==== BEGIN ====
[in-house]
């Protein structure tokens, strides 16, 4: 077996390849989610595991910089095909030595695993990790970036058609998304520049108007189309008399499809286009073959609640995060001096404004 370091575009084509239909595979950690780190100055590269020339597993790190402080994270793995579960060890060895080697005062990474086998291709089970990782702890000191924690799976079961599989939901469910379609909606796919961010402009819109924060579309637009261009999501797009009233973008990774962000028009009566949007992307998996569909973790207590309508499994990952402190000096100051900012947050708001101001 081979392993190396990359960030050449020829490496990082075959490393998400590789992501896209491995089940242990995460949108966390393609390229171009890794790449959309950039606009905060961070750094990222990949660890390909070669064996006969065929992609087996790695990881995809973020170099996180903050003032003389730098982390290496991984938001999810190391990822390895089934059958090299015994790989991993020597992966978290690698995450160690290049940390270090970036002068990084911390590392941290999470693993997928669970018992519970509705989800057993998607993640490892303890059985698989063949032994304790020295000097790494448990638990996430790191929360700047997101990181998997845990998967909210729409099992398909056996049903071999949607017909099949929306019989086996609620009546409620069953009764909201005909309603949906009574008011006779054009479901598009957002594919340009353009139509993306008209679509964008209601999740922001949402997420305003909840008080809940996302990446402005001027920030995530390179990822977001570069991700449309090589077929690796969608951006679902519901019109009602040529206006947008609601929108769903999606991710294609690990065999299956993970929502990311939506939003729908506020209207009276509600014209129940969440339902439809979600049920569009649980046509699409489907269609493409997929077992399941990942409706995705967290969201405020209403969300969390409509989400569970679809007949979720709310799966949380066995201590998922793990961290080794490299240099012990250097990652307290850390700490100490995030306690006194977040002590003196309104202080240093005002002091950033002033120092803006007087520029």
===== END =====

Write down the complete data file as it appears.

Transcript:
[in-house]
């Protein structure tokens, strides 16, 4: 077996390849989610595991910089095909030595695993990790970036058609998304520049108007189309008399499809286009073959609640995060001096404004 370091575009084509239909595979950690780190100055590269020339597993790190402080994270793995579960060890060895080697005062990474086998291709089970990782702890000191924690799976079961599989939901469910379609909606796919961010402009819109924060579309637009261009999501797009009233973008990774962000028009009566949007992307998996569909973790207590309508499994990952402190000096100051900012947050708001101001 081979392993190396990359960030050449020829490496990082075959490393998400590789992501896209491995089940242990995460949108966390393609390229171009890794790449959309950039606009905060961070750094990222990949660890390909070669064996006969065929992609087996790695990881995809973020170099996180903050003032003389730098982390290496991984938001999810190391990822390895089934059958090299015994790989991993020597992966978290690698995450160690290049940390270090970036002068990084911390590392941290999470693993997928669970018992519970509705989800057993998607993640490892303890059985698989063949032994304790020295000097790494448990638990996430790191929360700047997101990181998997845990998967909210729409099992398909056996049903071999949607017909099949929306019989086996609620009546409620069953009764909201005909309603949906009574008011006779054009479901598009957002594919340009353009139509993306008209679509964008209601999740922001949402997420305003909840008080809940996302990446402005001027920030995530390179990822977001570069991700449309090589077929690796969608951006679902519901019109009602040529206006947008609601929108769903999606991710294609690990065999299956993970929502990311939506939003729908506020209207009276509600014209129940969440339902439809979600049920569009649980046509699409489907269609493409997929077992399941990942409706995705967290969201405020209403969300969390409509989400569970679809007949979720709310799966949380066995201590998922793990961290080794490299240099012990250097990652307290850390700490100490995030306690006194977040002590003196309104202080240093005002002091950033002033120092803006007087520029």